python setup.py install

Getting Started

See Getting Started with TFLearn to learn about TFLearn basic functionalities or start browsing TFLearn Tutorials.

Examples

There are many neural network implementation available, see Examples.

Documentation

http://tflearn.org/doc_index

Model Visualization

Graph

Graph Visualization

Loss & Accuracy (multiple runs)

Loss Visualization

Layers

Layers Visualization

Contributions

This is the first release of TFLearn, if you find any bug, please report it in the GitHub issues section.

Improvements and requests for new features are more than welcome! Do not hesitate to twist and tweak TFLearn, and send pull-requests.

For more info: Contribute to TFLearn.

Download Details:
Author: tflearn
Source Code: https://github.com/tflearn/tflearn
License: View license

#tensorflow #python #api #machine-learning #deep-learning 

Mikel  Okuneva

Mikel Okuneva

1603735200

Top 10 Deep Learning Sessions To Look Forward To At DVDC 2020

The Deep Learning DevCon 2020, DLDC 2020, has exciting talks and sessions around the latest developments in the field of deep learning, that will not only be interesting for professionals of this field but also for the enthusiasts who are willing to make a career in the field of deep learning. The two-day conference scheduled for 29th and 30th October will host paper presentations, tech talks, workshops that will uncover some interesting developments as well as the latest research and advancement of this area. Further to this, with deep learning gaining massive traction, this conference will highlight some fascinating use cases across the world.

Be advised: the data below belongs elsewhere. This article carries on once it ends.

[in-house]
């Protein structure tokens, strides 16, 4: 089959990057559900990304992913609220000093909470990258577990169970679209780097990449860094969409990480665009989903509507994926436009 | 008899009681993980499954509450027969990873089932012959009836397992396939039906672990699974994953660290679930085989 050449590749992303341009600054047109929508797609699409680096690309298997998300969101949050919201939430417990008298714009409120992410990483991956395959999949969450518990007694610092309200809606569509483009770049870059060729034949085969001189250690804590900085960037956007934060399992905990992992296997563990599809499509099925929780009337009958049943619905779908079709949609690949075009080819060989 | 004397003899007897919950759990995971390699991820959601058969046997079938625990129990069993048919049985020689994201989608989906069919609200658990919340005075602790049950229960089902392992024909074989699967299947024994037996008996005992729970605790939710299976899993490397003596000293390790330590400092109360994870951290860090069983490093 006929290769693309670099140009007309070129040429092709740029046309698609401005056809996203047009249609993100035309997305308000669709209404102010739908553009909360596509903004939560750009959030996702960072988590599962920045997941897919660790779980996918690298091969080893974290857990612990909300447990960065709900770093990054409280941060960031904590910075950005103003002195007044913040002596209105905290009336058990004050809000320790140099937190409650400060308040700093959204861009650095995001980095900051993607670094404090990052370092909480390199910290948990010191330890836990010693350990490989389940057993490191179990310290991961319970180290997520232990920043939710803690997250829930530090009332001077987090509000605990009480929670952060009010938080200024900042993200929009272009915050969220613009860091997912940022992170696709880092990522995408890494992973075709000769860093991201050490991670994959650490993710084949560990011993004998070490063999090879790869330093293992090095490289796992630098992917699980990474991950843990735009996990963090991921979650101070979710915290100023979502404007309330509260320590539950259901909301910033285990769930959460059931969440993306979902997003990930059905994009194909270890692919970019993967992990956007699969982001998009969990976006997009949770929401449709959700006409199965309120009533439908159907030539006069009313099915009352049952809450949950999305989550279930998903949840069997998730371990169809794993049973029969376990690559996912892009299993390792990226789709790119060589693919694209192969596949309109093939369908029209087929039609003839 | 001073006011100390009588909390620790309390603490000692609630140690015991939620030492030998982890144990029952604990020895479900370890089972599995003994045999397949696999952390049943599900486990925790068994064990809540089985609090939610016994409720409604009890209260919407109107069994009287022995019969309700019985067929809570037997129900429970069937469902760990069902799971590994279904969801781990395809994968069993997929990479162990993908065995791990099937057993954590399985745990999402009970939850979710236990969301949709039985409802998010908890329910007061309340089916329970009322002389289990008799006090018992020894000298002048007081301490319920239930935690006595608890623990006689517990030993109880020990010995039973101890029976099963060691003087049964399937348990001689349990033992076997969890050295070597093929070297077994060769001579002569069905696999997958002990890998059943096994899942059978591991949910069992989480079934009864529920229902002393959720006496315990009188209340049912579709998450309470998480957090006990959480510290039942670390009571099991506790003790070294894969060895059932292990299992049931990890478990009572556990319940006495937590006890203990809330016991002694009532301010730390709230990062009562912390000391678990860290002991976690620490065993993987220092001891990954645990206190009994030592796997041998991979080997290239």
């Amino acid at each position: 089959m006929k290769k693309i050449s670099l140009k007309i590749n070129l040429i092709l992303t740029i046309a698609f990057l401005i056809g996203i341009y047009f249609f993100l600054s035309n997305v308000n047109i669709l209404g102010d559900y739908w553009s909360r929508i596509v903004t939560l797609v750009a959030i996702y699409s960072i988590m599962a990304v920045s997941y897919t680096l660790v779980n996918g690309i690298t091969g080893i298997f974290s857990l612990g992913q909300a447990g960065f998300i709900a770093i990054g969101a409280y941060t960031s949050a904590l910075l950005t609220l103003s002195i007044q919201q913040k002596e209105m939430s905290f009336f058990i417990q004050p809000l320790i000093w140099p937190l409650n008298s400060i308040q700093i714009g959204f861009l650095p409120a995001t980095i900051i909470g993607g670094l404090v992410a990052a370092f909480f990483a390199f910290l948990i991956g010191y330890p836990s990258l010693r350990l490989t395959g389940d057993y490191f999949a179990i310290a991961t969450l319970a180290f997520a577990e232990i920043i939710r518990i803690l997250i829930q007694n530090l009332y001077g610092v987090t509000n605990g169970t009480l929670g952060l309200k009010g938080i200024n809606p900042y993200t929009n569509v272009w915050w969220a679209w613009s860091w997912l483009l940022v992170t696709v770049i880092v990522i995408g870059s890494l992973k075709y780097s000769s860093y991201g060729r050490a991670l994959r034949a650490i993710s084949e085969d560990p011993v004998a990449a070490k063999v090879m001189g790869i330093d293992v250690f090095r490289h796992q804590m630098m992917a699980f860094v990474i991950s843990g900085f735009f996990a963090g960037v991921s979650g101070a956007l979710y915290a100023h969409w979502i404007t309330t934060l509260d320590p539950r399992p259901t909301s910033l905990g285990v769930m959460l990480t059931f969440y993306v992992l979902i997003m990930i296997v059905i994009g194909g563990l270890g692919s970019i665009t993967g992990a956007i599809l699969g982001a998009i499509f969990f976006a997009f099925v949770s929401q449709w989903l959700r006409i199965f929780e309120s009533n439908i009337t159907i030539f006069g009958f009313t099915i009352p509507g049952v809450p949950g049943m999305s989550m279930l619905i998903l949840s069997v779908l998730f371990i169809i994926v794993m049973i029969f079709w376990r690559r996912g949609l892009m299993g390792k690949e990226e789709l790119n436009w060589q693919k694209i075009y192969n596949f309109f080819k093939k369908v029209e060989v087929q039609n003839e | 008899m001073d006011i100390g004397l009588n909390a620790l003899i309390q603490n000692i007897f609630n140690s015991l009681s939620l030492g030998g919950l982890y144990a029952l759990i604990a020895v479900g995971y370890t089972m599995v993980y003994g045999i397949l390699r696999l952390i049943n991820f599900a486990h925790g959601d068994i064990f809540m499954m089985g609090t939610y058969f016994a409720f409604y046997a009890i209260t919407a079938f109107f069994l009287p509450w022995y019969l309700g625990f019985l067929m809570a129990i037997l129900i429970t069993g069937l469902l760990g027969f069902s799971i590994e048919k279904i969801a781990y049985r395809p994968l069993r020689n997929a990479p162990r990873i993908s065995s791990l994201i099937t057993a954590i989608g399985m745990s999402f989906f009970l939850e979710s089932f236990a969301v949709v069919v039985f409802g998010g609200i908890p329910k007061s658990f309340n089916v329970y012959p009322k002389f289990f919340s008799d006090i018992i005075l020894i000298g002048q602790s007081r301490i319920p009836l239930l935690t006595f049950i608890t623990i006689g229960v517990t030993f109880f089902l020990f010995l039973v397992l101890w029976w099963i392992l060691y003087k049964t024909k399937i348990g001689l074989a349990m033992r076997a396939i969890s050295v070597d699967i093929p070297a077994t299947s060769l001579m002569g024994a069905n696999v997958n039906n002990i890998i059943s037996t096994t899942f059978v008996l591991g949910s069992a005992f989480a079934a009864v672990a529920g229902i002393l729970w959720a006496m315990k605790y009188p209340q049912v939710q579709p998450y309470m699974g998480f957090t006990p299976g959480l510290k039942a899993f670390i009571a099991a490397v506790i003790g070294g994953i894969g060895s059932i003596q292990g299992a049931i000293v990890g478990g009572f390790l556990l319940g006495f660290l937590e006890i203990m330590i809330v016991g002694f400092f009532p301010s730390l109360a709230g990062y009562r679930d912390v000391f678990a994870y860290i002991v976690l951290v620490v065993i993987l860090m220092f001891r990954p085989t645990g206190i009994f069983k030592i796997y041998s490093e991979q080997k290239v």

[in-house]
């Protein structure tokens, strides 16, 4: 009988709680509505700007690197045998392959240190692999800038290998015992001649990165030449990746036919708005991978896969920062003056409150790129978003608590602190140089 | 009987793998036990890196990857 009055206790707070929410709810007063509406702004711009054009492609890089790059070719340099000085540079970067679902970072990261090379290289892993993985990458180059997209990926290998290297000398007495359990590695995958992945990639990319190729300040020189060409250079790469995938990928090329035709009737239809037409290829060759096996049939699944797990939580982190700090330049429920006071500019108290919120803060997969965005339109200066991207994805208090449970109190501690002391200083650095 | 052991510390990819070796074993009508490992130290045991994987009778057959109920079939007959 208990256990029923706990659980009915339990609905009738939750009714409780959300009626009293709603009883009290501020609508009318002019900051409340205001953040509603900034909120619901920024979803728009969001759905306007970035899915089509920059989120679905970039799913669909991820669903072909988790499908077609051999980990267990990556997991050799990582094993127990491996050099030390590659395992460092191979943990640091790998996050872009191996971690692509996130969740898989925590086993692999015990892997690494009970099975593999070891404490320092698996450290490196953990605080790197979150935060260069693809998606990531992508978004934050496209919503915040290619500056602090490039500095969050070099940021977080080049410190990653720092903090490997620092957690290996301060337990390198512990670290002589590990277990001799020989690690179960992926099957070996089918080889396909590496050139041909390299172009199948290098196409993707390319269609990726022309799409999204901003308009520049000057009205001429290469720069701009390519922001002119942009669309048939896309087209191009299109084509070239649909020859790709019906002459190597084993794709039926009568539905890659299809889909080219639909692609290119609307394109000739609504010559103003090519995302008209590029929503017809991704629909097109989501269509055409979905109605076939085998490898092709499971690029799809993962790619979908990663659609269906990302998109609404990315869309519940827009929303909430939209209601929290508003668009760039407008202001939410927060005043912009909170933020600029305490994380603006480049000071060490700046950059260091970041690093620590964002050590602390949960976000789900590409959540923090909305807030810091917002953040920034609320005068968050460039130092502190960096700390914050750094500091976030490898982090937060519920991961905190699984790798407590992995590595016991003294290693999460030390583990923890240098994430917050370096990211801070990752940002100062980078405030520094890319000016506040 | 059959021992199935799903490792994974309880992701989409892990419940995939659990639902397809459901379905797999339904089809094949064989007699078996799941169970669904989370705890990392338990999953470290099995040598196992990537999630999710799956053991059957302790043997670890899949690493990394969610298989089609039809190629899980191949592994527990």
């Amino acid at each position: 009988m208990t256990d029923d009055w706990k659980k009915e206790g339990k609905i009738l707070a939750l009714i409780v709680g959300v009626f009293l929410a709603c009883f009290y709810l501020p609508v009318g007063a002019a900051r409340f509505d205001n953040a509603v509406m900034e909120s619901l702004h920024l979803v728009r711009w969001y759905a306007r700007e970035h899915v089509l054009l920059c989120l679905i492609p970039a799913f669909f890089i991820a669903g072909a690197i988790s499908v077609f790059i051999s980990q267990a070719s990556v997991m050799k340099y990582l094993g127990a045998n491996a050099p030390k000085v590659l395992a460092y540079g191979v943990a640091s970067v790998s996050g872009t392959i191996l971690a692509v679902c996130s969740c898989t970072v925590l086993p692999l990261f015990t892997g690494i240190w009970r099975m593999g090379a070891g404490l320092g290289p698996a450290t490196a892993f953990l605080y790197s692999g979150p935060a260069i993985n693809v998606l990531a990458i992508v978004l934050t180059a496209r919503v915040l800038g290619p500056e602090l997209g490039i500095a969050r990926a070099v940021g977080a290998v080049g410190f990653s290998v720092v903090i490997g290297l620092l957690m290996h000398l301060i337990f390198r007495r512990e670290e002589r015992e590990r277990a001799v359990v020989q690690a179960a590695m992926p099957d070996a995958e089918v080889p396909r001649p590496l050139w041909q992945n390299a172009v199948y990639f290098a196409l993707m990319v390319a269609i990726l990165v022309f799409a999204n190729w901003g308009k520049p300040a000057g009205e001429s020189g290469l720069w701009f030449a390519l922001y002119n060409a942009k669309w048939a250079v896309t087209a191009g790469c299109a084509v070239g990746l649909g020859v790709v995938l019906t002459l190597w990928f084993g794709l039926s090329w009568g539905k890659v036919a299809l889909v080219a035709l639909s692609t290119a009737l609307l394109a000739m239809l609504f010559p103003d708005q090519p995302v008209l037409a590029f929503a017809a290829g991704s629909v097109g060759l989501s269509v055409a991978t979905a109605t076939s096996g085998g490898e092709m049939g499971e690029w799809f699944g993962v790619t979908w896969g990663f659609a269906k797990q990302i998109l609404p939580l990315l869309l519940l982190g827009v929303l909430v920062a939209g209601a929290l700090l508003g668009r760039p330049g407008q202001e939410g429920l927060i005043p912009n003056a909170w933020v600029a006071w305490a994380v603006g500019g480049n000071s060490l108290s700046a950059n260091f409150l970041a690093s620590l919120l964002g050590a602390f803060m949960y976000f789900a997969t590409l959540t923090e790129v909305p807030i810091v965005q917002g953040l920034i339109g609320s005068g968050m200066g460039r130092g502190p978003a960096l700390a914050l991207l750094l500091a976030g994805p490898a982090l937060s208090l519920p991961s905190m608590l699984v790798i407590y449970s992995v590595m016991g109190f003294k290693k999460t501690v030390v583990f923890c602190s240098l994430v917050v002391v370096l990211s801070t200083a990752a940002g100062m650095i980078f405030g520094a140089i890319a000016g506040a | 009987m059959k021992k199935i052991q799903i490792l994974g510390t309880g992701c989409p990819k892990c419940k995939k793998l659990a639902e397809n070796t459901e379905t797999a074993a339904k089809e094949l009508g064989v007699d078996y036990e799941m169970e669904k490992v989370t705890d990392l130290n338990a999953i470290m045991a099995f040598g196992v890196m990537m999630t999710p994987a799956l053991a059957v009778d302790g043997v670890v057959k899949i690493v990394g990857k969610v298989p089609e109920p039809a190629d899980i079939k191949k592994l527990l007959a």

Here are ten interesting talks and sessions of DLDC 2020 that one should definitely attend:

Also Read: Why Deep Learning DevCon Comes At The Right Time


Adversarial Robustness in Deep Learning

By Dipanjan Sarkar